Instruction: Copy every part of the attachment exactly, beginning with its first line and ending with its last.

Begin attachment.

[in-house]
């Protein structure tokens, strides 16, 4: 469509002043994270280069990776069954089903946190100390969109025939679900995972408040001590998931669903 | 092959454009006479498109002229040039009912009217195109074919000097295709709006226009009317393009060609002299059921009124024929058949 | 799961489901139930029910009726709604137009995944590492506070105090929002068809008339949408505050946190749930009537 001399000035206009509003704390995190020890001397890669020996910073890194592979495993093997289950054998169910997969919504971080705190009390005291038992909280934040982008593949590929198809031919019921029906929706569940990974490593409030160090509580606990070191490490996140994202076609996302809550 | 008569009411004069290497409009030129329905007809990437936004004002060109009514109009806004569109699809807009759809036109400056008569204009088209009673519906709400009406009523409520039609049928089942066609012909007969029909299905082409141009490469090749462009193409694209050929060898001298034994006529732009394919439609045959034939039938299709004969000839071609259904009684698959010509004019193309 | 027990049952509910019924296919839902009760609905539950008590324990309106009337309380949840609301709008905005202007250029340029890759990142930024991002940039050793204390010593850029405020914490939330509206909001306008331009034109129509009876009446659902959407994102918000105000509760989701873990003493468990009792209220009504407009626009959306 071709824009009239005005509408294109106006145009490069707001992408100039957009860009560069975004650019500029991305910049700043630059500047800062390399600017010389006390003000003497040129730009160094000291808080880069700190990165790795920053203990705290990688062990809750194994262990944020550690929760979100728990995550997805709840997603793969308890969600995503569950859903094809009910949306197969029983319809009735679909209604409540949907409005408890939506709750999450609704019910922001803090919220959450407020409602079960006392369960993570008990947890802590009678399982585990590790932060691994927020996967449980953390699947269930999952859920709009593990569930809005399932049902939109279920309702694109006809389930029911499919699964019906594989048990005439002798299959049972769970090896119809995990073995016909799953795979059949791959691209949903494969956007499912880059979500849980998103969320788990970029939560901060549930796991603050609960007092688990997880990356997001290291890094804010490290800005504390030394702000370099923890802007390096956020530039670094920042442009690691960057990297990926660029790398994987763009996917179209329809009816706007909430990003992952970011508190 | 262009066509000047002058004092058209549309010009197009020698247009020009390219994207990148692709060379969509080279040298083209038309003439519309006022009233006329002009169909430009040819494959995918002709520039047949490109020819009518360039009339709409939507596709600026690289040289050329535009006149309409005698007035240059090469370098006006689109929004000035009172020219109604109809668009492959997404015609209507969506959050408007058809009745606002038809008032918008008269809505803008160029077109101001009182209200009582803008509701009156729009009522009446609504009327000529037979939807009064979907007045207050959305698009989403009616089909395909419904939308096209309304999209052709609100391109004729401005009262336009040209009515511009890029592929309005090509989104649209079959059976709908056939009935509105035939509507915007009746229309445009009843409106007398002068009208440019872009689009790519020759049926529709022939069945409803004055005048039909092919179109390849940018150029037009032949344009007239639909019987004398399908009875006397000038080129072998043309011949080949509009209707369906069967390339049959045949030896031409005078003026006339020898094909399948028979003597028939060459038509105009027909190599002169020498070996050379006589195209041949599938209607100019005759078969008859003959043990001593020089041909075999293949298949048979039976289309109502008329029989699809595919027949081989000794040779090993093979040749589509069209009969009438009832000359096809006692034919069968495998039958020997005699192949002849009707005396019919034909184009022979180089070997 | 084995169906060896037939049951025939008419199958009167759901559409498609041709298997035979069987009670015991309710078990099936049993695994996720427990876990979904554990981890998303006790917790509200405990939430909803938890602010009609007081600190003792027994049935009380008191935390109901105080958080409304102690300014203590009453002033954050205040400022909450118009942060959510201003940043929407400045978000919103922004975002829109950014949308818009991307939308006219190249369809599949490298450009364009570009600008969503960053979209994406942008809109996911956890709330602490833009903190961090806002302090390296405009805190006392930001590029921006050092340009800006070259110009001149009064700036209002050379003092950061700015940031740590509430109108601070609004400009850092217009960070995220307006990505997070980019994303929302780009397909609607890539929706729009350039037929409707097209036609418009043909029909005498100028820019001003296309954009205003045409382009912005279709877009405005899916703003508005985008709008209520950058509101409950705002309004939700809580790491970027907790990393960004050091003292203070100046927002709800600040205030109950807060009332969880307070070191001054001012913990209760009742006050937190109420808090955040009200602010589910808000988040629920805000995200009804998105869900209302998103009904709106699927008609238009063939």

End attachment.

[in-house]
């Protein structure tokens, strides 16, 4: 469509002043994270280069990776069954089903946190100390969109025939679900995972408040001590998931669903 | 092959454009006479498109002229040039009912009217195109074919000097295709709006226009009317393009060609002299059921009124024929058949 | 799961489901139930029910009726709604137009995944590492506070105090929002068809008339949408505050946190749930009537 001399000035206009509003704390995190020890001397890669020996910073890194592979495993093997289950054998169910997969919504971080705190009390005291038992909280934040982008593949590929198809031919019921029906929706569940990974490593409030160090509580606990070191490490996140994202076609996302809550 | 008569009411004069290497409009030129329905007809990437936004004002060109009514109009806004569109699809807009759809036109400056008569204009088209009673519906709400009406009523409520039609049928089942066609012909007969029909299905082409141009490469090749462009193409694209050929060898001298034994006529732009394919439609045959034939039938299709004969000839071609259904009684698959010509004019193309 | 027990049952509910019924296919839902009760609905539950008590324990309106009337309380949840609301709008905005202007250029340029890759990142930024991002940039050793204390010593850029405020914490939330509206909001306008331009034109129509009876009446659902959407994102918000105000509760989701873990003493468990009792209220009504407009626009959306 071709824009009239005005509408294109106006145009490069707001992408100039957009860009560069975004650019500029991305910049700043630059500047800062390399600017010389006390003000003497040129730009160094000291808080880069700190990165790795920053203990705290990688062990809750194994262990944020550690929760979100728990995550997805709840997603793969308890969600995503569950859903094809009910949306197969029983319809009735679909209604409540949907409005408890939506709750999450609704019910922001803090919220959450407020409602079960006392369960993570008990947890802590009678399982585990590790932060691994927020996967449980953390699947269930999952859920709009593990569930809005399932049902939109279920309702694109006809389930029911499919699964019906594989048990005439002798299959049972769970090896119809995990073995016909799953795979059949791959691209949903494969956007499912880059979500849980998103969320788990970029939560901060549930796991603050609960007092688990997880990356997001290291890094804010490290800005504390030394702000370099923890802007390096956020530039670094920042442009690691960057990297990926660029790398994987763009996917179209329809009816706007909430990003992952970011508190 | 262009066509000047002058004092058209549309010009197009020698247009020009390219994207990148692709060379969509080279040298083209038309003439519309006022009233006329002009169909430009040819494959995918002709520039047949490109020819009518360039009339709409939507596709600026690289040289050329535009006149309409005698007035240059090469370098006006689109929004000035009172020219109604109809668009492959997404015609209507969506959050408007058809009745606002038809008032918008008269809505803008160029077109101001009182209200009582803008509701009156729009009522009446609504009327000529037979939807009064979907007045207050959305698009989403009616089909395909419904939308096209309304999209052709609100391109004729401005009262336009040209009515511009890029592929309005090509989104649209079959059976709908056939009935509105035939509507915007009746229309445009009843409106007398002068009208440019872009689009790519020759049926529709022939069945409803004055005048039909092919179109390849940018150029037009032949344009007239639909019987004398399908009875006397000038080129072998043309011949080949509009209707369906069967390339049959045949030896031409005078003026006339020898094909399948028979003597028939060459038509105009027909190599002169020498070996050379006589195209041949599938209607100019005759078969008859003959043990001593020089041909075999293949298949048979039976289309109502008329029989699809595919027949081989000794040779090993093979040749589509069209009969009438009832000359096809006692034919069968495998039958020997005699192949002849009707005396019919034909184009022979180089070997 | 084995169906060896037939049951025939008419199958009167759901559409498609041709298997035979069987009670015991309710078990099936049993695994996720427990876990979904554990981890998303006790917790509200405990939430909803938890602010009609007081600190003792027994049935009380008191935390109901105080958080409304102690300014203590009453002033954050205040400022909450118009942060959510201003940043929407400045978000919103922004975002829109950014949308818009991307939308006219190249369809599949490298450009364009570009600008969503960053979209994406942008809109996911956890709330602490833009903190961090806002302090390296405009805190006392930001590029921006050092340009800006070259110009001149009064700036209002050379003092950061700015940031740590509430109108601070609004400009850092217009960070995220307006990505997070980019994303929302780009397909609607890539929706729009350039037929409707097209036609418009043909029909005498100028820019001003296309954009205003045409382009912005279709877009405005899916703003508005985008709008209520950058509101409950705002309004939700809580790491970027907790990393960004050091003292203070100046927002709800600040205030109950807060009332969880307070070191001054001012913990209760009742006050937190109420808090955040009200602010589910808000988040629920805000995200009804998105869900209302998103009904709106699927008609238009063939």